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these are my
Lear. You' do me wrong, to take me out o'the
Sir, do you know me? Lear. You are a spirit, I know: When did you Cor. Still, still, far wide!
[die? Phys. He's scarce awake ; let him alone awhile. Lear. Where have I been?_Where am I?
Fair day-light?I am mightily abus'd.— I should even die with pity, To see another thus.—I know not what to say.I will not swear,
hands: let's see; I feel this pin prick. 'Would I were assur'd Of my condition. Cor.
O, look upon me, sir, And hold
your hands in benediction o'er me:No, sir, you must not kneel. Lear.
Pray, do not mock me: I am a very foolish fond old man, Fourscore and upward; and, to deal plainly, I fear, I am not in my perfect mind. Methinks I should know you, and know this man: Yet I am doubtful: for I am mainly ignorant What place this is; and all the skill I have Remembers not these garments; nor I know not Where I did lodge last night: Do not laugh at me; For, as I am a man, I think this lady To be
child Cordelia. Cor.
And so I am,
weep not: If
you have poison for me, I will drink it. I know, you do not love
Have, as I do remember, done me wrong:
No cause, no cause.
In your own kingdom, sir. Lear. Do not abuse me.
Phys. Be comforted, good madam: thegreat rage,
Cor. Will't please your highness walk?
You must bear with me: Pray now, forget and forgive: I am old, and foolish.
No, no, no, no! Come, let's away to prison: We two alone will sing like birds i’ the cage: When thou dost ask me blessing, I'll kneel down, And ask of thee forgiveness: So we'll live, And pray, and sing, and tell old tales, and laugh At gilded butterflies, and hear poor rogues Talk of court news; and we'll talk with them too, Who loses, and who wins; who's in, who's out;And take upon us the mystery of things, As if we were God's spies: And we'll wear out, In a wall’d prison, packs and sects of great ones, That ebb and flow by the moon. Edm.
Take them away. Lear. Upon such sacrifices, my Cordelia, The gods themselves throw incense.
* To reconcile it to his apprehension.
THE JUSTICE OF THE GODS.
The gods are just, and of our pleasant vices Make instruments to scourge us.
EDGAR'S ACCOUNT OF HIS DISCOVERING HIMSELF TO
List* a brief tale;And, when 'tis told, O, that my heart would burst! The bloody proclamation to escape, That follow'd me so near, (O our lives' sweetness! That with the pain of death we'd hourly die, Rather than die at once!) taught me to shift Into a madman's rags; to assume a semblance That very dogs disdain'd: and in this habit Met I my father with his bleeding rings, Their precious stones new lost; became his guide, Led him, begg'd for him, sav'd him from despair ; Never (O fault!) reveal'd myself unto him, Until some half hour past, when I was arm’d, Not sure, though hoping, of this good success, I ask'd his blessing, and from first to last Told him my pilgrimage: But his flaw'd heart, (Alack, too weak the conflict to support!) "Twixt two extremes of passion, joy and grief, Burst smilingly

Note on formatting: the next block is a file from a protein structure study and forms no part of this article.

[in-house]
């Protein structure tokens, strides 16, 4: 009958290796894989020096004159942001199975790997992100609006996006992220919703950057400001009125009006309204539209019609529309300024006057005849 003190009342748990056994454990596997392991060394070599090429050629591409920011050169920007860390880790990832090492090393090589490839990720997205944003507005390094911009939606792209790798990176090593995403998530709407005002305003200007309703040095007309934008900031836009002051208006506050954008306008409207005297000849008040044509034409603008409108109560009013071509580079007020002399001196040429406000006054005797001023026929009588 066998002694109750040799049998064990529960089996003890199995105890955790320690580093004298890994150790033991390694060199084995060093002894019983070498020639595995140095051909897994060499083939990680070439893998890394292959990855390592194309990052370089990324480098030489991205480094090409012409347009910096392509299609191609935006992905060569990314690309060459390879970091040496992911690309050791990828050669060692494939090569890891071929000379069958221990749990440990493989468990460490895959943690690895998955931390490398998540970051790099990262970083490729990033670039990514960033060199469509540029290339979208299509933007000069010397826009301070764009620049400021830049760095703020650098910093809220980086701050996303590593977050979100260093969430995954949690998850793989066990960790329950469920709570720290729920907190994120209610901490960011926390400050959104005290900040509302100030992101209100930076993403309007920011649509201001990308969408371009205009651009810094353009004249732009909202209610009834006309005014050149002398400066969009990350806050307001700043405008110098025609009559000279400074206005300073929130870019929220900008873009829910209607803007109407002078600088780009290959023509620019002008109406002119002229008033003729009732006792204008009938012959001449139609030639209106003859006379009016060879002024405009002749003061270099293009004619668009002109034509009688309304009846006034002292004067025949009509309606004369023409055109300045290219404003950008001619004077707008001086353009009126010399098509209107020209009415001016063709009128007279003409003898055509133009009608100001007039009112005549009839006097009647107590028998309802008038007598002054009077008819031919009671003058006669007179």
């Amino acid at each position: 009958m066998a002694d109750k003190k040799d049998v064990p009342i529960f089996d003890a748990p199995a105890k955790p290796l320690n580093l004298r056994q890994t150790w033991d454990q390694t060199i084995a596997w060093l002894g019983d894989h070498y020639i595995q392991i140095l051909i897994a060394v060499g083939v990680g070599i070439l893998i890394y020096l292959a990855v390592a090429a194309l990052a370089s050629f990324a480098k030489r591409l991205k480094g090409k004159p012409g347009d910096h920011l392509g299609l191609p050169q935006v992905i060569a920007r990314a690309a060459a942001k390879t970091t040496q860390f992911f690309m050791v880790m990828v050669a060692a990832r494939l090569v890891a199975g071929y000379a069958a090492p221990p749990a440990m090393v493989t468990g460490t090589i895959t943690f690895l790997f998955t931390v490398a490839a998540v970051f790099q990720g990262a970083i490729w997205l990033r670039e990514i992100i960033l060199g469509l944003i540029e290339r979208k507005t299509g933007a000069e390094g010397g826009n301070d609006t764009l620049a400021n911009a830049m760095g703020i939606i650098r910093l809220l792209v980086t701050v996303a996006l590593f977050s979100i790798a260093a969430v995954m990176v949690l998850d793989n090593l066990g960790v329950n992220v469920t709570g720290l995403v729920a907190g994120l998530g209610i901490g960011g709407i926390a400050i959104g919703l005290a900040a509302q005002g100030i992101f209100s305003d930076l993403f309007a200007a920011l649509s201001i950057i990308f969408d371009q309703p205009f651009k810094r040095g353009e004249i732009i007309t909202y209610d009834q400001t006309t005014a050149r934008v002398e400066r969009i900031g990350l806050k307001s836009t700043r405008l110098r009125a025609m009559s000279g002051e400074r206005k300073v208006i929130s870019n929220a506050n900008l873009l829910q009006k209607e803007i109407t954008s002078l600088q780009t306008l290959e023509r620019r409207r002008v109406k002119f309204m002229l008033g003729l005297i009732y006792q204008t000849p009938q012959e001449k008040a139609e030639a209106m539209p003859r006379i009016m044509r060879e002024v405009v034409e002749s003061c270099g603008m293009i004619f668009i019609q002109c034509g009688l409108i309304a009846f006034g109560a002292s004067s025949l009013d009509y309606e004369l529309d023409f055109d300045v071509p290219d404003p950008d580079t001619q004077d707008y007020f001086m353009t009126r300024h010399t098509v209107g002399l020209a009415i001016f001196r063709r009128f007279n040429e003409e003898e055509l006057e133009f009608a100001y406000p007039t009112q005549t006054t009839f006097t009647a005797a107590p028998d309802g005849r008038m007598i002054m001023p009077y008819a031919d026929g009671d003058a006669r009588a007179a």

Edm. This speech of yours hath mov'd me, And shall, perchance, do good; but speak you on; You look as you had something nore to say
Alb. If there be more, more woful, hold it in; For I am almost ready to dissolve, Hearing of this.
Edg. This would have seem'd a period To such as love not sorrow; but another,
To amplify too much, would make much more,
LEAR ON THE DEATH OF CORDELIA.
Howl, howl, howl, howl ;-0, you are men of
stones ; Had I your tongues and
them so eyes,
I'd That heaven's vault should crack:-0, she is gone
This feather stirs; she lives! if it be so,
O my good master! [Kneeling. Lear. Pr’ythee, away.
A plague upon you, murderers, traitors all!
And my poor fool* is hang'd! No, no, no life: Why should a dog, a horse, a rat, have life, And thou no breath at all? O, thou wilt come no Never, never, never, never, never! [more,
WHAT are these,
highly, That wouldst thou holily; wouldst not play false, And yet wouldst wrongly win.
* Poor fool, in the time of Shakspeare, was an expression of endearment.